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Re: HDTV down convert / Cadence Editor
- To: telecine at alegria.com
- Subject: Re: HDTV down convert / Cadence Editor
- From: "Michael D. Most" <mikemost at mediaone.net>
- Date: Fri, 10 Sep 1999 19:19:00 -0700
- Resent-Date: Fri, 10 Sep 1999 21:17:23 -0500
- Resent-From: telecine at alegria.com
- Resent-Message-ID: <"ivzkgD.A.BrG.uub23" at sun>
- Resent-Sender: telecine-request at alegria.com
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> A question we've asked ourselves is whether or not there will be a
> market for such a box or service in a year or two? Please correct
> me if I'm wrong, but won't the high end, "A" Title transfers be migrating
> to non pulldown formats such as 1080P/24.
I think it's far too premature to be making any kind of statements where the
industry is going in terms of formats. It's all conjecture. For all the hype
about the inevitability and speed of arrival of hi def for prime time
television, there is only one, I repeat one, network that is requiring any
prime time hi def deliveries this season, and that's CBS. You remember, the
network that's going hi def thanks to Mitsubishi's money? The others are
wisely sitting it out for the moment and letting the technology mature a
bit, and probably letting the format wars sort themselves out as well. In
the feature mastering environment, there has been some high definition
activity going on for some time (in spite of the fact that there's no real
market for the masters). But any movement to 24 frame video formats for
television has to be tempered by an understanding of the pros and cons:
1. Same frame rate between film and video, direct frame correspondence.
2. No 3:2 pulldown pattern to remove for conversion to different frame
3. Simpler transfer from video to film due to direct frame correspondence.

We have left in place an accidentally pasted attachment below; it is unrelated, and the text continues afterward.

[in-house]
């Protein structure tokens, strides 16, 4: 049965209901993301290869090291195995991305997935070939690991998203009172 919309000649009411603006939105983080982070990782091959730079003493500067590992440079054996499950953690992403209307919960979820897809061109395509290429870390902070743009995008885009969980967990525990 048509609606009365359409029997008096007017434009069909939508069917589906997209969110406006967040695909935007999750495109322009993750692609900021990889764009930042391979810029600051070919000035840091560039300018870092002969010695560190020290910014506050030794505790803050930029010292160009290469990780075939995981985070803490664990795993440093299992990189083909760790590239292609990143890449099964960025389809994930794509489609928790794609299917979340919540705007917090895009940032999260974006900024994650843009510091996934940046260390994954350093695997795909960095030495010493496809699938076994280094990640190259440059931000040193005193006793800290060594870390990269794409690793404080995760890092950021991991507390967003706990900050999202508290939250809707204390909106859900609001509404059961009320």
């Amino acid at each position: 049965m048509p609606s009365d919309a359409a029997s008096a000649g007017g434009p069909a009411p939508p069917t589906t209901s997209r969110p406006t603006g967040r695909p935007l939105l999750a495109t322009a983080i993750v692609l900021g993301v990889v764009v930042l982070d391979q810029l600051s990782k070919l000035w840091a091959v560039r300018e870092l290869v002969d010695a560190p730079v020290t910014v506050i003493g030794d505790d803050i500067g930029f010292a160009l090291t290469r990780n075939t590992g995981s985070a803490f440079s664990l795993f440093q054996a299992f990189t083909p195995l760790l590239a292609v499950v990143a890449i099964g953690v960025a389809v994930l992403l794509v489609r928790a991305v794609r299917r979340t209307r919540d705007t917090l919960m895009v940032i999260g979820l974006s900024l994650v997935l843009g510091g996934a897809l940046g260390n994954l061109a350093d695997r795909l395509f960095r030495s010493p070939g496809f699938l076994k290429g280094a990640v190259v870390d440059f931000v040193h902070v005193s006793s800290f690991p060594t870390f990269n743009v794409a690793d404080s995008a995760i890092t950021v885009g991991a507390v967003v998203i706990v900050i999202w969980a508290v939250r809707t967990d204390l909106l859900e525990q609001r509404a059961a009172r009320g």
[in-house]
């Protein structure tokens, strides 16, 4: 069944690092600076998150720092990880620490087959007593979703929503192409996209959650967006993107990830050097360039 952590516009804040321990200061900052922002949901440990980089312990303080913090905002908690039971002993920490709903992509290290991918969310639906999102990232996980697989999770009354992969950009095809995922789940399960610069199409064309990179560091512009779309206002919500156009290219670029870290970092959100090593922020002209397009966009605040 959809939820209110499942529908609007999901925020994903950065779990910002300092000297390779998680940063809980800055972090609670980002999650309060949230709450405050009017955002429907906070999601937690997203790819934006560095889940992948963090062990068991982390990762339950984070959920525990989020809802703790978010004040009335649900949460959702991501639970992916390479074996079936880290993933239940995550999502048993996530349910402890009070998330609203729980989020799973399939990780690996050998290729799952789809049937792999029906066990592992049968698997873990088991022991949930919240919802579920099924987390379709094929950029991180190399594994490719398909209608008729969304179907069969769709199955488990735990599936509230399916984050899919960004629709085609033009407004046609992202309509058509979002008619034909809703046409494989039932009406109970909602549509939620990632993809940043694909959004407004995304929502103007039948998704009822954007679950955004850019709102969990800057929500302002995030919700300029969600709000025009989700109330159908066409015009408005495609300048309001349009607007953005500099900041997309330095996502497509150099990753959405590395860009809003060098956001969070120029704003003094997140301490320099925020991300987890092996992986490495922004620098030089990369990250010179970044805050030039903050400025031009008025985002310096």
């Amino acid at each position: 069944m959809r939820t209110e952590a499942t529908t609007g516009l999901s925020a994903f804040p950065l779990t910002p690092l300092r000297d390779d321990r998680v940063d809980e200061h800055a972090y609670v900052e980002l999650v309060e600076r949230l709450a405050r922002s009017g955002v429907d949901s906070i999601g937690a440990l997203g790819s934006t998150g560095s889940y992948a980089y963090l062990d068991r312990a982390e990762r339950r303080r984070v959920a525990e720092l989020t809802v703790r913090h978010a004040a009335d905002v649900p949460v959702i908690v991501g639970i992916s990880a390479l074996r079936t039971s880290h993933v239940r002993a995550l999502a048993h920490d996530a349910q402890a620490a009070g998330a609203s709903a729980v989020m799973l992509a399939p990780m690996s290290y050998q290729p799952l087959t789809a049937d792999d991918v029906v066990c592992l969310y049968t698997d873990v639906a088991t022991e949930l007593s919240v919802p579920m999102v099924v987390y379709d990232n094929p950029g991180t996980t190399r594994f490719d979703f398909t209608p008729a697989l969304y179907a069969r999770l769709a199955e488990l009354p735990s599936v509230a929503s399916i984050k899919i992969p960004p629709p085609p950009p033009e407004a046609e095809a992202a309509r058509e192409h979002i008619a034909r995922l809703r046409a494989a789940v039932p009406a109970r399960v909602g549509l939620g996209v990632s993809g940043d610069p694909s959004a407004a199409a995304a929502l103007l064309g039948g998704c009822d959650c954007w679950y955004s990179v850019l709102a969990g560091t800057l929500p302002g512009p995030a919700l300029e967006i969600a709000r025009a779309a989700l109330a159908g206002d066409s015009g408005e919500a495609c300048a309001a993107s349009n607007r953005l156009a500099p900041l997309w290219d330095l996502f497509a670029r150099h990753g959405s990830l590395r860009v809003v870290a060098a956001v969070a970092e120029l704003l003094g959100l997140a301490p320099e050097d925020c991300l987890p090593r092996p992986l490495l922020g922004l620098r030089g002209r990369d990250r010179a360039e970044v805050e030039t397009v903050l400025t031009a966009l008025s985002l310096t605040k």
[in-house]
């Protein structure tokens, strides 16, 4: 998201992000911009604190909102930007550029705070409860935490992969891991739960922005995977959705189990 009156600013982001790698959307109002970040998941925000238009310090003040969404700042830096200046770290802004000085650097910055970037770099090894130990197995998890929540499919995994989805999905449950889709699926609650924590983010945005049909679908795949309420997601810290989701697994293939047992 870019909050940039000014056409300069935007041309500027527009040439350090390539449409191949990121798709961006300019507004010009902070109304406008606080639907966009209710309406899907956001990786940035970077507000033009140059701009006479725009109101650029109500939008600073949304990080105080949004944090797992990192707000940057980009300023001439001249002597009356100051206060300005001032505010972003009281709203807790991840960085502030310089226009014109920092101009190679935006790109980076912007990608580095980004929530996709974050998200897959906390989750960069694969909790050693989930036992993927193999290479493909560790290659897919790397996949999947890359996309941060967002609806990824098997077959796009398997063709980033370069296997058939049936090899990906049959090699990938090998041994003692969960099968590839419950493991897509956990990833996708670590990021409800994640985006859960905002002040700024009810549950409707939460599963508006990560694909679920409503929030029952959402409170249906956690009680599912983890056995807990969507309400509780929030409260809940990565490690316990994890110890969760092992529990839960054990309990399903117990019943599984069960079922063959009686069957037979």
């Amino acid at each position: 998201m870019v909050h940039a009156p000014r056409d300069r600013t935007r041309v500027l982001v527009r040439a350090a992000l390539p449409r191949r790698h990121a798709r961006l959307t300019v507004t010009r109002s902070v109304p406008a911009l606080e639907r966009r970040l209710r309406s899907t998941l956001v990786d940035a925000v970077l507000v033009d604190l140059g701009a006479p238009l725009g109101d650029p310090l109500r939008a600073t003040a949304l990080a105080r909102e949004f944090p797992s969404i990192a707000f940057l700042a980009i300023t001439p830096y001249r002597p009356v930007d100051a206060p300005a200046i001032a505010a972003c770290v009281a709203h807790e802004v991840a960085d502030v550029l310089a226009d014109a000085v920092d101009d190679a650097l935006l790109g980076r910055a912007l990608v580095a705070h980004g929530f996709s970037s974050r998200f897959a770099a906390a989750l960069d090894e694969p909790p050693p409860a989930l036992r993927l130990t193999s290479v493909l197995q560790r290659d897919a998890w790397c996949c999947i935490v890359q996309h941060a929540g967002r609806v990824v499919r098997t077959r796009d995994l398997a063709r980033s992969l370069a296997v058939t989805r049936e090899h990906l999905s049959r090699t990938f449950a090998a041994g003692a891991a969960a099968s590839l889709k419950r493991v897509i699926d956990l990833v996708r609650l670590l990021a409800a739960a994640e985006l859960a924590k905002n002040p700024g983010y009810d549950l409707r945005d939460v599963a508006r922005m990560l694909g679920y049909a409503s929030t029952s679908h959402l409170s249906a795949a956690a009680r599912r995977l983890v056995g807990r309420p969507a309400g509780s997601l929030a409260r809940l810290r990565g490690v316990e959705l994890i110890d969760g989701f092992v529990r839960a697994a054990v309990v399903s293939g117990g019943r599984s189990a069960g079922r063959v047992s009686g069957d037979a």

4. Simple conversion to interlaced formats as well as different frame rates.
1. Oddball time code that is not widely used at the moment. And, as far as I
know, is not even defined as a SMPTE standard yet.
2. Because 24p will likely only exist in hi def resolutions, any editing
copies must be downconverted and transcoded to a 30 frame time code base (in
the US). This requires 2 extra steps for dailies alone.
3. Most sound facilities are not currently equipped for working with 24
frame time code since no existing video formats really support it. Sound
will likely also work with a 30 frame timebase, making laybacks to a 24
frame master more complicated and problematic.
4. There is currently no format for data insertion in hi def masters, let
alone 24 frame variations. This removes one more double check for accuracy
in negative cutting (if that's necessary).
5. There will likely be far more 60i hi def machines available than 24p. 24p
will likely be a niche format for those of us working in Hollywood using
I do feel that for television, transferring to 60i (with 3:2 pulldown) and
saving the time code translation step to 30 frames makes sense. With
forthcoming nonlinear online systems like Fire-HD, the pulldown can easily
be removed during digitizing for the show assembly. At that point, the show
exists in its 24 frame form and can be output to either a 24p master, a 60i
master with continuous cadence, or a 25 frame master as needed. You don't
try to change the world at the dailies stage, but you still obtain the same
final product. And you maintain simpler interchange with the non-Hollywood
part of the world that will likely use 60i.
Now, having said all that, I also maintain that in a saner world than the
one we seem to be living in, all of this would be moot. Hi def would be
destined to serve as a digital cinema format, which has a lot of impetus at
the moment primarily because there is a financial incentive to making it
happen -- the elimination of the cost of release prints, as well as
potential security advantages. Hi def for television, on the other hand, has
absolutely no financial incentive at all. In fact, the costs of doing it
have almost guaranteed the demise of many support businesses (can you say
consolidation?), as well as financial hardship for many individual stations
that are being required to adopt it. And all of this with no visible way of
recouping any of these costs. Adoption of digital broadcasting in standard
def, 16:9 if possible, would seem to make far more sense. But we don't live
in a sane world anymore. Pity.
Thanks to Kodak for support in 1999
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